Verge Home    Current Issue    Verge 10 Reviewers and Editors    Past Issues    About Verge    Submit to Verge    
How to Live With a Host Family and How to Survive in the Jungle

By Sarah Ropp

From the faculty nominator, Kathy Flann

The semester that Sarah Ropp enrolled in ENG 226 Creative Nonfiction I, the course met once a week on Mondays. Classes began on a Tuesday. The following week, Monday classes were cancelled for Labor Day. So, as it turned out, I never met the class until three weeks into the semester. Not ideal circumstances! We communicated via email and discussion board for those three weeks - students completing their first reading assignments in spite of the fact that they hadn't yet received classroom instruction. I was worried about how they would handle it. But it was an interesting experiment in a way, too. How would I perceive the writing of people I had never met? Could I distinguish their personalities? Would they already have their own voices on the page? Voice is everything in creative nonfiction.  If a creative nonfiction writer can create and maintain a unique voice on the page, we will hang on every word - even if the subject is cardboard boxes or the best techniques for flossing.

Within the first week, I was asking myself, "Who is this Sarah Ropp person?" She was asking insightful questions about the things we'd read. Her analysis was plain-spoken and yet sophisticated in its content. There was a hunger in her work for MORE. She almost demanded to know why these writers were doing these things in these particular ways. I became nervous. She was clearly smart. What would she be like in class? I've sometimes had experiences in which smart, perceptive students have been defensive and scared - totally understandable in workshops, where we make ourselves vulnerable by sharing work with a group. But even though it's understandable, it makes my job a lot harder - especially if the fear manifests itself as hostility, which also sometimes happens.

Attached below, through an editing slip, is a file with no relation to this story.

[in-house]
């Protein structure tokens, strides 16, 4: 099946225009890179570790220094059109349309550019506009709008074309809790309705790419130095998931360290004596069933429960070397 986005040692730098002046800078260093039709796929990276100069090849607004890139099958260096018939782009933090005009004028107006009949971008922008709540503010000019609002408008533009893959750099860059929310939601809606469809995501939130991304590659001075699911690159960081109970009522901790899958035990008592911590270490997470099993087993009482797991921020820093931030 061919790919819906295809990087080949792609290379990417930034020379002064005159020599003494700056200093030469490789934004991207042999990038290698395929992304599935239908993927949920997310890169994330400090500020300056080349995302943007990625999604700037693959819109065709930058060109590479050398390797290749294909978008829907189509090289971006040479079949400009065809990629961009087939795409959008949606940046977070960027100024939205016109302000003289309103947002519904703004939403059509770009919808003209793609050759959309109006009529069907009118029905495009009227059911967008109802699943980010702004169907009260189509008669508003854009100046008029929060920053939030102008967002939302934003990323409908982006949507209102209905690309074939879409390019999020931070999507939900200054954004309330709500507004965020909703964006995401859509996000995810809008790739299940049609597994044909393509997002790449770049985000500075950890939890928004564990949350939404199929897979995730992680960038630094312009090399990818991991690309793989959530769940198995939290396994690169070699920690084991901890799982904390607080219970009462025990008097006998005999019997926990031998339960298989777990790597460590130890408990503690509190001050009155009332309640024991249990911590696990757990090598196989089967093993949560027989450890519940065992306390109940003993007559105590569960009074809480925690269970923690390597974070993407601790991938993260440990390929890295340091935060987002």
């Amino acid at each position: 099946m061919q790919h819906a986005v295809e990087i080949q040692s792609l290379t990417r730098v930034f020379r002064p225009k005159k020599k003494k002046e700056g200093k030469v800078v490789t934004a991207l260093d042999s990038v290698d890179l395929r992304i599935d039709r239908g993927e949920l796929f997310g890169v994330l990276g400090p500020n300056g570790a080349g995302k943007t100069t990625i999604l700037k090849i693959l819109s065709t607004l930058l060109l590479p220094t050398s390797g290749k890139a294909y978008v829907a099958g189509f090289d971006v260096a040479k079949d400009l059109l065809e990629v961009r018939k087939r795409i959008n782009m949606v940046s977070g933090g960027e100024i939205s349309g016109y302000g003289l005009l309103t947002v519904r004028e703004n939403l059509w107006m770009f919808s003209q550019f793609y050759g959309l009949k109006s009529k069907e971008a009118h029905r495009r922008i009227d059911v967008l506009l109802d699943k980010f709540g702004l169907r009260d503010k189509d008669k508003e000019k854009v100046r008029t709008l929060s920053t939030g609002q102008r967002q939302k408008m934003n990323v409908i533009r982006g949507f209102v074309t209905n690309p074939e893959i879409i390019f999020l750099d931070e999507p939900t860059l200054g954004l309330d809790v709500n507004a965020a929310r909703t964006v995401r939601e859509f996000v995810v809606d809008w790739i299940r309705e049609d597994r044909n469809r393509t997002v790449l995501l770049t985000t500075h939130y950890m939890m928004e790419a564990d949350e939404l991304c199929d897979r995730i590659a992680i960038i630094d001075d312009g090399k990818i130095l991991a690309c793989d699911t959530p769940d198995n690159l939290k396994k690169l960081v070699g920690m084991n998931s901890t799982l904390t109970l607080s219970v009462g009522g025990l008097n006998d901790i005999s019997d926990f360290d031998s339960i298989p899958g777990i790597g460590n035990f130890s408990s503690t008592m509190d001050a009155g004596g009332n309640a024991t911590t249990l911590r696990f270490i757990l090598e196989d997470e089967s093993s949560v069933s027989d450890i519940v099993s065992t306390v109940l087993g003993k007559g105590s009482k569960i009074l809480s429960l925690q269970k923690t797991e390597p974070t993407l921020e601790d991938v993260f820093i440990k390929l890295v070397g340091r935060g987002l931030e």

When we finally met, maybe we were both nervous. As we got to know each other better, though, we worked outside of class more and more. And what a delight it was. I'll remember those one-to-one sessions for the rest of my career. I wish I felt like I could take credit for Sarah's pitch-perfect skill with voice. We can hear her talking to us, the inflection of jokes and sarcasm, as well as the softness of sincerity and the breathlessness of bewilderment. I think maybe what I did was to call attention to things that she was already doing in her work. What was hard for her was to revise for purpose and unity, probably because her writing was so strong that no one had ever asked her to redraft anything the way a professional would. But she tackled the process with same drive and curiosity as she had the reading assignments.
Typically, the more work a writer puts into crafting a piece, the more effortless the piece feels to read. If you keep this in mind as you read the two brilliant pieces by Sarah Ropp, maybe you, like me, will find that by the end, you've dropped your jaw, the way you might when you've watched a gymnast flip and twist and land. It looks so easy that you almost believe you could do it yourself. 

 

Read: How to Live With a Host Family

Read: How to Survive in the Jungle: A Bilingual Glossary and Guide

Copyrights of all Verge articles and editorial material belong to the authors.

Verge Home    Current Issue    Verge 10 Reviewers and Editors    Past Issues    About Verge    Submit to Verge